Sometimes the right way is to take the wrong one

B-to-A-via-Z.png

Have we been trained to focus – to set a destination and make our way there?

As the saying goes, if you don’t know where you’re going, how will you know when you get there?

Does that mean that successful people and organisations have the equivalent of a success satnav – they program in where they want to go, and that’s just where they end up.

Rod Judkins, in his book The Art of Creative Thinking, writes about how we get so used to routines that we get stuck.

We develop habits, ways of moving and working, of getting from A to B, that mean we start to act automatically and stop being aware of what we are doing.

A tactic to to jolt us out is to do things that disrupt the everyday normal habits we have – what Guy Debord termed psychogeography.

For example, we could take the same route as we normally would to get into town, but try doing it carrying a sofa.

Would we have a different experience? Would some people help us? Would we have interactions we would never have had normally?

Judkins calls this going from A to B via Z.

Somehow, when I looked at this line, I read it completely wrong.

What I saw, and what stayed with me as an image, was to go from B to A via Z.

And this results in a different approach.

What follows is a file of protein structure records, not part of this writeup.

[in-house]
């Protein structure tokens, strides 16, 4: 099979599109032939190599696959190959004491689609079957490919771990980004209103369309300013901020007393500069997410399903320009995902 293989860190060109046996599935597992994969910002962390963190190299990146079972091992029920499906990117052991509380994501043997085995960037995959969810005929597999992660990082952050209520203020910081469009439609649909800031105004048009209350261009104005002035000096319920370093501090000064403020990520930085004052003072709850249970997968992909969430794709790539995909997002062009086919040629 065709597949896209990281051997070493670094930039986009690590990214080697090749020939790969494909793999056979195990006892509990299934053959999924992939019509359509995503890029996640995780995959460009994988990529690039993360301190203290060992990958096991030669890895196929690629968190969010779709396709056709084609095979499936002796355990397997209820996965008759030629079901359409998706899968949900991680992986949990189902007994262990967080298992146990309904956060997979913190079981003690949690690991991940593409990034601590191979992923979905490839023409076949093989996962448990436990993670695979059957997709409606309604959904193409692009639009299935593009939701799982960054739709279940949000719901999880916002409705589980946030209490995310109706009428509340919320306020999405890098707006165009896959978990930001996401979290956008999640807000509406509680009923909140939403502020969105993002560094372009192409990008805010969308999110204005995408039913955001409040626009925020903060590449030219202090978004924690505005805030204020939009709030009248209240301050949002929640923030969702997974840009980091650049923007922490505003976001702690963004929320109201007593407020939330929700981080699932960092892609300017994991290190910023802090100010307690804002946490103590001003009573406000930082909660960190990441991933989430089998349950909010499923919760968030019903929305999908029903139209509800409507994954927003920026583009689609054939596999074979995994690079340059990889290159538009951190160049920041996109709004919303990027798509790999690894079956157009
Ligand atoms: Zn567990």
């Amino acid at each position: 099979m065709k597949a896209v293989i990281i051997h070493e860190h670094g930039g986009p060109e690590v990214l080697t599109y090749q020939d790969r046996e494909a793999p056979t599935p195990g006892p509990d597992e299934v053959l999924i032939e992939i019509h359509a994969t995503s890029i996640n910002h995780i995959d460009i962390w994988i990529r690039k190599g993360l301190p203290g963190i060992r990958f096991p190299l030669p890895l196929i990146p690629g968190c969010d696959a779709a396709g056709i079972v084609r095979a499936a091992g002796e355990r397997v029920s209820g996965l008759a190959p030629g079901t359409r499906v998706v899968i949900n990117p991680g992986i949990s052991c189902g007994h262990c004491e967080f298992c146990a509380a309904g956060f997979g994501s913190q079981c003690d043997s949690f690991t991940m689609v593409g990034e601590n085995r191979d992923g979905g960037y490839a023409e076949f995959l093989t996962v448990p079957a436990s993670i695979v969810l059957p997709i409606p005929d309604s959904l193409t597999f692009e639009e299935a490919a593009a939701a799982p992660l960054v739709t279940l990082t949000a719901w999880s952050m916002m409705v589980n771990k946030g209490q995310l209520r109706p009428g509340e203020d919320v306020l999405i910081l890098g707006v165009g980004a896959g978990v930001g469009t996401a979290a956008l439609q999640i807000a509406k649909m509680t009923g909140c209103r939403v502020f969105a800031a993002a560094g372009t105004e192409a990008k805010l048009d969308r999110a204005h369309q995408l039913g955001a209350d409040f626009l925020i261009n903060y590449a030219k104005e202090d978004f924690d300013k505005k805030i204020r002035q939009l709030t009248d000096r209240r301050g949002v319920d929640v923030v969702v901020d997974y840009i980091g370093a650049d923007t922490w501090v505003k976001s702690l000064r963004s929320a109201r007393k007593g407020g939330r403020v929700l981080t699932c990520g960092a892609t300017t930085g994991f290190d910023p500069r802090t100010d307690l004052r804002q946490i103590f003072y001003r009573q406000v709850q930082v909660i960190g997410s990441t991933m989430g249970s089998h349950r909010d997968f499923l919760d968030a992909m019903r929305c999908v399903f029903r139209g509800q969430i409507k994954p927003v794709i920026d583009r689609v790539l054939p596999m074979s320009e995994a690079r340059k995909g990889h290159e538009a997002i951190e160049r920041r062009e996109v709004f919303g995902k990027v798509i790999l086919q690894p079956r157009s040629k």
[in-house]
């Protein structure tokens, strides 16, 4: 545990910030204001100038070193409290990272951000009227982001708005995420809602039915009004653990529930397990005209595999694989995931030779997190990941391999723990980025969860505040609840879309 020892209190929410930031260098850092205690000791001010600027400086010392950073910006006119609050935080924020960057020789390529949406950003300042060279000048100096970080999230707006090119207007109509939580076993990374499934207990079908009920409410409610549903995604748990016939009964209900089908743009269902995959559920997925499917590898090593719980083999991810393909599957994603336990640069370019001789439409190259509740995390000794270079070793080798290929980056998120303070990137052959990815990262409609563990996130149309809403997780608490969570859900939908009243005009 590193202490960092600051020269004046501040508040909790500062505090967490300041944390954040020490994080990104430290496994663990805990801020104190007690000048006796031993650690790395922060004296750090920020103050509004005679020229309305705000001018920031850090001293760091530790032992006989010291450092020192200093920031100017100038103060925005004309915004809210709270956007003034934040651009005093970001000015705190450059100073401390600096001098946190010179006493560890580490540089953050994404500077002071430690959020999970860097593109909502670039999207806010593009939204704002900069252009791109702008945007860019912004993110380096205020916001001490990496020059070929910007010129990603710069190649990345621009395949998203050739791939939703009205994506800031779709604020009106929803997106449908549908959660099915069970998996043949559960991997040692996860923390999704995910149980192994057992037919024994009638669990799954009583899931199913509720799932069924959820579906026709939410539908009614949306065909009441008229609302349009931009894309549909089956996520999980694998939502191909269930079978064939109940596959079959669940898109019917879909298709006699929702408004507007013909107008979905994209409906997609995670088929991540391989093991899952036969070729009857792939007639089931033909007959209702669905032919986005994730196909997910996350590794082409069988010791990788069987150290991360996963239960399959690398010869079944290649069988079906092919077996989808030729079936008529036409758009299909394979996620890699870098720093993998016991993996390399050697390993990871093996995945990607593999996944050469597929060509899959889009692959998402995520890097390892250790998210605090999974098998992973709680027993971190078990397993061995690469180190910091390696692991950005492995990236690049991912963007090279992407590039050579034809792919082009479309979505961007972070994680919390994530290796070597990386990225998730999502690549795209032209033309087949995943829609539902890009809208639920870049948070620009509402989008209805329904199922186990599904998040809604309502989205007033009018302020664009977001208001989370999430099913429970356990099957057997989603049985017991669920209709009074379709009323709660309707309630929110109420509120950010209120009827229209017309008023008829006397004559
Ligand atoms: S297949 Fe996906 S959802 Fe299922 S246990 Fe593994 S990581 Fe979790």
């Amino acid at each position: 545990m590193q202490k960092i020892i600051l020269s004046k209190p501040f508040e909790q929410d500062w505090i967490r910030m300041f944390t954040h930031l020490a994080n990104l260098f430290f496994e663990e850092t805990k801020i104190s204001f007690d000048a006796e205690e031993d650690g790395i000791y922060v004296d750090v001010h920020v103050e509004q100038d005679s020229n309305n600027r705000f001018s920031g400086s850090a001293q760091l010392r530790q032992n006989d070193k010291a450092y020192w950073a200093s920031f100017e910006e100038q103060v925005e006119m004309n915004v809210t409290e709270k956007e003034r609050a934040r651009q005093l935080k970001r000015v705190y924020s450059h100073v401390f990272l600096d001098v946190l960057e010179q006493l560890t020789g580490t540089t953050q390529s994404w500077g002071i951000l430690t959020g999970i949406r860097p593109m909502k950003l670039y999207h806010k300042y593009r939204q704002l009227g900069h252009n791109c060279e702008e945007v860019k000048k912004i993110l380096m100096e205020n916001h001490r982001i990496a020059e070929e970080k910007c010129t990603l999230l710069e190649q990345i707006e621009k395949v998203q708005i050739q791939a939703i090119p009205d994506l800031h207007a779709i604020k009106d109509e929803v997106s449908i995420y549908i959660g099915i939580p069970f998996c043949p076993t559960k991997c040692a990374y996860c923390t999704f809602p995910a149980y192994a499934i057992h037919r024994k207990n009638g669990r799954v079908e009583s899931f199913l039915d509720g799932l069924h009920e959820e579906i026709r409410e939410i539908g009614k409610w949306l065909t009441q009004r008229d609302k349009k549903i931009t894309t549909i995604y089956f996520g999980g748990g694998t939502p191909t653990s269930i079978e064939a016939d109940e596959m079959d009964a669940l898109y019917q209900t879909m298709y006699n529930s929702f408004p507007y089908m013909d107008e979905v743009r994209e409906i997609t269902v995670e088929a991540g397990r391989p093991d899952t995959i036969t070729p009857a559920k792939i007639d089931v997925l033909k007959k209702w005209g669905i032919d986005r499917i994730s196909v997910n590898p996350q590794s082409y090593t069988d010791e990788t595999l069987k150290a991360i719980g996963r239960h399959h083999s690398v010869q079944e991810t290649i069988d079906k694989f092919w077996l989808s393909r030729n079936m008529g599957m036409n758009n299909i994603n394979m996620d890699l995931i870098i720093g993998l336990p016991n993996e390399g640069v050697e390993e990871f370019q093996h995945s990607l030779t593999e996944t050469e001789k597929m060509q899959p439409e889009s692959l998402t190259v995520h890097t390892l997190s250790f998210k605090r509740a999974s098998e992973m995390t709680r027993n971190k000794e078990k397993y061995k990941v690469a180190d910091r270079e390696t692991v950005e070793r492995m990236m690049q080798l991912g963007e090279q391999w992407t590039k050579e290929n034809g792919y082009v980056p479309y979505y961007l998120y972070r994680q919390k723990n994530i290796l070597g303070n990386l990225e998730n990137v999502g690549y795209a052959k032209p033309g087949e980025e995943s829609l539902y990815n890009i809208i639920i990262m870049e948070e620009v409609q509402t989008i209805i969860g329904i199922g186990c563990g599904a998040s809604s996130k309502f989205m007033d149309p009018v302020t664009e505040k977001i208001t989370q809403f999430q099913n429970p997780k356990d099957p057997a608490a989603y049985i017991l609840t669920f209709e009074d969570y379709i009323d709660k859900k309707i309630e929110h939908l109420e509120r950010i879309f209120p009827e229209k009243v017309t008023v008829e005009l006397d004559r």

We’ve heard of the saying fake it till you make it.

Any startup founder will always say yes when asked if they can do something. They know that if we sign the contract, they’ll figure out a way to deliver.

There’s an infinite number of ways we can go from here.

There are usually only a few ways that end at a particular place.

For example, let’s say we’re doing a presentation about something we know a lot about.

We could talk for a long time and elaborate on every nuance of the situation.

And put our audience to sleep.

Or, we could focus on just the things that matter to them and bring out the main information, the key aspects of the situation that help them understand and clarify what they need to do.

And that would be a technically competent presentation.

Or, we could focus on the things that matter to them but take them first on a different path – perhaps something they didn’t expect to see, which wakes them up and gets them to become more aware and pay more attention to our message.

And that would be a great presentation.

Boiled down, that might mean starting with what the audience wants and needs to know, opening and setting the scene in a surprising way, and then delivering the information that will help them understand what needs to be done and take action – and that’s what many TED speakers do.

Or, expressed as a formula, B to A via Z.

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